RT: I think there are several reasons. First is the breadth and length of his career, from the turn of the last century through the late 1950s. Second was his refusal to alter his principles even when it meant public ridicule and spending years in the political wilderness, as was the case from 1930 to 1940 when he was a lone voice in British politics speaking out against Hitler and the Chamberlain government’s appeasement policies. It is fair to say that he was the most important and the greatest leader of the 20th century because without his leadership during WWII, we would be living in a much different world today.
LP: You’d agree that world would look different today had Churchill not been lead the U.K. during World War II…..
RT: As Winston Churchill’s late grandson and namesake, Winston S. Churchill says in our film (in what was the last filmed interview before his death at the beginning of 2010), without Winston Churchill the swastika would be flying today over all of Europe, Russia and on Buckingham Palace. Had Churchill not stood up to Hitler when he did, and kept the fight going when no other major country in the world was willing to step in and help Great Britain, one wonders what the United States would look like today.
LP: The film notes that opinion polling after Churchill’s speeches demonstrated that he helped bring down the anxiety among the British public. Can you tell us more about that.
RT: The particular speech that we refer to was Churchill’s first radio address as prime minister. Five European countries had been invaded and largely conquered by the Nazis and there was tremendous concern in Great Britain that Germany would cross the Channel. Churchill’s address honestly assessed the situation but also demonstrated that England would remain defiant. This helped the average Briton feel more assured that the U.K. would pull through the crisis. Many of Churchill’s war time speeches were a mixture of honesty about the situation and inspiration about how the nation would not only survive but be victorious.
LP: Did Churchill believe that leading Britain through World War II was his destiny, a role almost thrust upon him by God himself?
RT: I think Churchill did believe that it was his destiny to lead Britain at that calamitous time. As we tell in the film, he later wrote that the night that he was named Prime Minister, “I felt I was walking with destiny and that all my past life had been but a preparation for this hour and this trial. … I was sure I should not fail.”
LP: As the film shows, Hitler almost met Churchill in 1932 while Churchill was in Germany? How did that come to be and why didn’t they actually meet?
RT: In 1932, Winston Churchill began a biography of his ancestor the Duke of Marlborough and traveled to Munich to do research. Accompanying him was his son, Randolph, a journalist who had covered a number of Hitler’s campaign rallies. Randolph had become acquainted with Hitler’s press secretary and contacted him when he arrived in Munich with his father. It was suggested that a meeting be arranged at Churchill’s hotel between him and Hitler as the two had never met.
Churchill said that he would agree to the meeting but that he would also question Hitler about his aims and especially his anti-Semitic views. Hitler showed up to the hotel, saw Churchill waiting for him in the lobby and at the last moment, decided not to go through with the encounter. Churchill’s grandson (Randolph’s son), Winston S. Churchill surmises in our film that when push came to shove, Hitler just did not have the courage to actually go through the meeting and face the questions his grandfather was going to ask him.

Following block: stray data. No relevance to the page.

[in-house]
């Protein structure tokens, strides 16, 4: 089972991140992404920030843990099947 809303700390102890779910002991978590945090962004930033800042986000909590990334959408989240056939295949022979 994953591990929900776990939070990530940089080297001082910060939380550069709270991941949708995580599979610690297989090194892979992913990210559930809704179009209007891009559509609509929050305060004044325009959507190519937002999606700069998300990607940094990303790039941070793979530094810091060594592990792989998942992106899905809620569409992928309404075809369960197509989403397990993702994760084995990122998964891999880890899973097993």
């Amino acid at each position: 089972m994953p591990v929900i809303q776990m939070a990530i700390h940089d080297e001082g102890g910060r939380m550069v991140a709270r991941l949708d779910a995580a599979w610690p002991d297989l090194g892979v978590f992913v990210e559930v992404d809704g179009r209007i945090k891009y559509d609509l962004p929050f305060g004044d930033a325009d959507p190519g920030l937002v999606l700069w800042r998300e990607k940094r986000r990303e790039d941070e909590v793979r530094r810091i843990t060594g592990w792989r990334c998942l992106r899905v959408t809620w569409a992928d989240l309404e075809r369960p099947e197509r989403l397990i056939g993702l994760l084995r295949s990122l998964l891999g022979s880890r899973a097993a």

LP: The film emphasizes the experience of “ordinary” people during 1940 and 1941, for example in the Dunkirk evacuation, the Battle of Britain and the Blitz. Were you surprised by what you found about how people responded to the challenges and stresses of the time and do you think that relating these experiences is an especially important part of documentary film-making?
RT: I had some knowledge of what the British people went through during WWII but after doing my research and then interviewing various historians, I came away with even greater respect for the “Keep Calm and Carry On” and “Never Give In” attitude of the average Briton. As a filmmaker, I think it was extremely important to emphasize what the common person went through because those experiences are what the audience can identify with. We have tried to do this in most of our films.
LP: What do you think Churchill’s legacy is? What lessons does he leave for world leaders today?
RT: I think Churchill’s legacy is the importance of staying true to your principles and not being afraid to speak out for what you believe in, even if your views might not be popular at that moment. Many leaders today are too busy consulting polls and consultants before they take a position and that diminishes them as leaders. Churchill stuck to his guns, even when it might have hurt him politically.
LP: The film touches on Churchill’s ardent Zionism. Why was he so in favor of the creation of Jewish state?
RT: Winston Churchill’s support of the creation of a Jewish state dated back to his very first parliamentary seat at the turn of the last century. He represented Manchester which had a large Jewish constituency and became acquainted with Zionism at that time. He learned a great deal about the history of the Jewish people and the combination of his historical knowledge and personal associations led to what become an almost lifetime support of Zionism.
LP: Are there any leaders in the world today that you think demonstrate the characteristics that made Churchill great?
RT: Churchill was one of a kind. I think there are a lot of leaders today who would like to think that they are following Churchill’s example but who leave much to be desired.
LP: Is the film still showing in theaters and is it available on DVD?
RT: “Winston Churchill: Walking With Destiny” started its national theatrical release in New York and California in November 2010 and has continued in theatres across the country. Your readers can check on the Facebook page for Moriah Films or go to moriahfilms.com for upcoming showings and the DVD of the film is now also available on our website.
LP: Rick, thank you and congratulations on the success of WALKING WITH DESTINY.